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Early harvest, labour unavailability due to pandemic led to more farm fires this time, say officials

New Delhi, October 17

Punjab and Haryana have recorded extra incidents of stubble burning this season to date in comparison with final 12 months and it’s largely as a consequence of early harvesting of paddy and unavailability of farm labour because of the coronavirus pandemic, officers mentioned on Saturday.

Based on the Punjab Air pollution Management Board, the state has recorded 4,585 farm fires this season to date in comparison with 1,631 such incidents throughout the corresponding interval final 12 months.

Haryana has additionally recorded a rise in farm fires—from round 1,200 incidents until October 16 final 12 months to 2,016 this 12 months.

Karunesh Garg, Member Secretary of the Punjab Air pollution Management Board, nonetheless, mentioned the variety of stubble burning incidents appear giant due to early harvesting of paddy this 12 months.

“Round 17 lakh metric tonnes of paddy was harvested until October 15 final 12 months. This 12 months, the determine is round 40 lakh metric tonnes. It reveals that farmers harvested their crop early this 12 months,” he mentioned.

The monsoon season continued till September-end final 12 months, delaying harvesting of paddy, Garg mentioned.

Earlier this week, Union Surroundings Minister Prakash Javadekar had requested Punjab to manage stubble burning after air high quality within the nationwide capital hit “very poor” ranges.

Garg mentioned it was unsuitable responsible Punjab for Delhi’s unhealthy air.

“Stubble burning in Punjab could also be an element however its contribution to Delhi’s air pollution is lower than one per cent,” he asserted.

An official from the Haryana authorities mentioned the variety of farm fires within the state has “definitely elevated” as in comparison with final 12 months. “It may be attributed to the unavailability of farm labour because of the COVID-19 pandemic.”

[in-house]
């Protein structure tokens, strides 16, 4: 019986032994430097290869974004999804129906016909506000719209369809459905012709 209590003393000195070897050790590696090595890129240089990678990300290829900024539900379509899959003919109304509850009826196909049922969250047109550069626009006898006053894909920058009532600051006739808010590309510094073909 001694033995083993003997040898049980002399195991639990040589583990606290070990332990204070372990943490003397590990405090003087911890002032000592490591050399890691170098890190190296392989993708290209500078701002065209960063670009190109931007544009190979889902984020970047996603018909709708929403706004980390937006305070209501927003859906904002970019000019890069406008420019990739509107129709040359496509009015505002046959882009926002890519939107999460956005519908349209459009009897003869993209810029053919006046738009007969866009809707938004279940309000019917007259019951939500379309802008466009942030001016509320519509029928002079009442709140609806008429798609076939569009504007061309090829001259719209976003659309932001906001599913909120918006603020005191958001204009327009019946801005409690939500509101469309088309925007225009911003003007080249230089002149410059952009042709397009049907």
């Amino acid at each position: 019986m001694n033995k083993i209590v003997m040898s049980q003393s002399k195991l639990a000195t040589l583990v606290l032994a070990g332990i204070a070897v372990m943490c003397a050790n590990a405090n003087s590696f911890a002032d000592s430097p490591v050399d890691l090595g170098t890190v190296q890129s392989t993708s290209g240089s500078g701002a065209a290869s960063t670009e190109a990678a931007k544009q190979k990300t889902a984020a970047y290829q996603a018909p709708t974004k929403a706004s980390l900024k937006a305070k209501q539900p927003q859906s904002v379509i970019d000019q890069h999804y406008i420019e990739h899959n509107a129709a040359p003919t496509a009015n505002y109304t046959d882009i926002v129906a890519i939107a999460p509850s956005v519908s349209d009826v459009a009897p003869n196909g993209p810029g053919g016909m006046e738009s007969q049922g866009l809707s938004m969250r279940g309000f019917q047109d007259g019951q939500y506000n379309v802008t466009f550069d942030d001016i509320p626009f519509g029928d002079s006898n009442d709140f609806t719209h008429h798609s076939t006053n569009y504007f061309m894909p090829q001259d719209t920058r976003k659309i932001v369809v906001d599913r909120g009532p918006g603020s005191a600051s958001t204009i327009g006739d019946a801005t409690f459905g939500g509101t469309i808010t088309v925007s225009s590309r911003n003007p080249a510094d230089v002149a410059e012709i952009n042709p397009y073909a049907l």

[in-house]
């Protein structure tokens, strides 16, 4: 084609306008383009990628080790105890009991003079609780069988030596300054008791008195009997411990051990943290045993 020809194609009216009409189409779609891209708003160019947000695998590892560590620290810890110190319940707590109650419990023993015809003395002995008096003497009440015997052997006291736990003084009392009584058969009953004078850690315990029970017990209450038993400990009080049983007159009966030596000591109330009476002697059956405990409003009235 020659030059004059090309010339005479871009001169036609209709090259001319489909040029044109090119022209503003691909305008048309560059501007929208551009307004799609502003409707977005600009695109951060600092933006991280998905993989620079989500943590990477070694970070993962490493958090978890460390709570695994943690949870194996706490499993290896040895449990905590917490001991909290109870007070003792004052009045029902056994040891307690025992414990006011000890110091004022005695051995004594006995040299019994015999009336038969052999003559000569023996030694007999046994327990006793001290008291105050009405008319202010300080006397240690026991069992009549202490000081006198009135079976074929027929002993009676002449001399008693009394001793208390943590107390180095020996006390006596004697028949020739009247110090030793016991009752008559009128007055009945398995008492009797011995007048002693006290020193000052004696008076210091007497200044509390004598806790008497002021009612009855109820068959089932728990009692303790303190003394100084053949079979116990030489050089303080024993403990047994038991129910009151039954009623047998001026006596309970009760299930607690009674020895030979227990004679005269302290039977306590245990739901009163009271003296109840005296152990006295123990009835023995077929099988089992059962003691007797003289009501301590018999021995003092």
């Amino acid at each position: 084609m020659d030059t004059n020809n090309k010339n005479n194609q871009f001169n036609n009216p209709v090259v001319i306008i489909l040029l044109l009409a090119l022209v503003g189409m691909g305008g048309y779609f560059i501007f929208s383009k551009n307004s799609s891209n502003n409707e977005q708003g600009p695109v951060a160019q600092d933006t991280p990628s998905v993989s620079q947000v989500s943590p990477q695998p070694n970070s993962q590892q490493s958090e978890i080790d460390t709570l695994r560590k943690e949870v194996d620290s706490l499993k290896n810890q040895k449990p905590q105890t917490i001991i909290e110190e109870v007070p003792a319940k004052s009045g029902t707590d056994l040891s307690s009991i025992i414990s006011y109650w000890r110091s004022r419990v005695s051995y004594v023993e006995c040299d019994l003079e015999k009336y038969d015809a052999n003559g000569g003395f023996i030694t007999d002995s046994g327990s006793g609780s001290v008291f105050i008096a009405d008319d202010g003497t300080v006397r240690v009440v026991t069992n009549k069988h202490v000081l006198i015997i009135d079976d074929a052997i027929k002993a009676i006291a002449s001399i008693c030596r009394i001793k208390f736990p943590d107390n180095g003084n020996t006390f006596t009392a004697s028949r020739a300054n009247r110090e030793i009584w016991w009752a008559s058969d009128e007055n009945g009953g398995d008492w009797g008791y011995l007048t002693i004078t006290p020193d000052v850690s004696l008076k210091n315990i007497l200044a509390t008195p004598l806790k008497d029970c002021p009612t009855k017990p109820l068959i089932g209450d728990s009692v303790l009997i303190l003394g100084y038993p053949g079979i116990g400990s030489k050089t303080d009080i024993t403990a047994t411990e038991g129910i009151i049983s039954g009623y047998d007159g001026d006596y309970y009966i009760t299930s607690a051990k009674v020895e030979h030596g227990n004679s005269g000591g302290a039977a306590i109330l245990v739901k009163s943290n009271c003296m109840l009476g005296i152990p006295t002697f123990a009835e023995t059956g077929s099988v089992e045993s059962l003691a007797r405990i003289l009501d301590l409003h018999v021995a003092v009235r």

S Narayanan, member secretary of the Haryana Air pollution Management Board, mentioned, “The variety of farm fires, to date, is greater than final 12 months… Perhaps it is because of early harvesting. So, it’s too early to foretell whether or not we are going to find yourself burning extra stubble than final 12 months.”

“Most farm fires happen in Sirsa, Fatehabad and Kaithal. The administration has not been capable of utterly management stubble burning in these areas. Efforts are on.”

Based on the System of Air High quality and Climate Forecasting And Analysis (SAFAR), the contribution of farm fires to Delhi’s PM2.5 focus rose from round 6 per cent on Thursday to 18 per cent on Friday.

On Saturday, it’s estimated to be round 19 per cent, SAFAR mentioned. It was solely round one per cent on Wednesday and round three per cent on Tuesday, Monday and Sunday.

The Central Air pollution Management Board (CPCB) had Friday mentioned meteorological circumstances in Delhi have been “extraordinarily unfavourable” for dispersion of pollution since this September as in comparison with final 12 months.

With much less space beneath non-basmati paddy cultivation this time, CPCB Member Secretary Prashant Gargava hoped the variety of stubble burning incidents can be fewer this 12 months in comparison with 2019.

Non-basmati paddy straw is taken into account ineffective as fodder due to its excessive silica content material and so farmers burn it.

Gargava additionally mentioned stubble burning peak won’t coincide with the height of opposed meteorological circumstances this 12 months as a consequence of early harvesting of paddy.

With Delhi-NCR bracing for months of poor air high quality, specialists have warned that prime ranges of air air pollution can worsen the COVID-19 scenario. Extreme air air pollution in Delhi is a year-round downside, which may be attributed to unfavourable meteorological circumstances, farm fires in neighbouring areas and native sources of air pollution.

Based on an evaluation by the Council on Vitality, Surroundings and Water, a Delhi-based suppose tank, transportation contributes essentially the most—18 to 39 per cent—to Delhi’s air air pollution. Street mud is the second-largest supply of air air pollution within the metropolis (18 to 38 per cent), adopted by industries (2 to 29 per cent), thermal energy vegetation (three to 11 per cent) and building (eight per cent). PTI 

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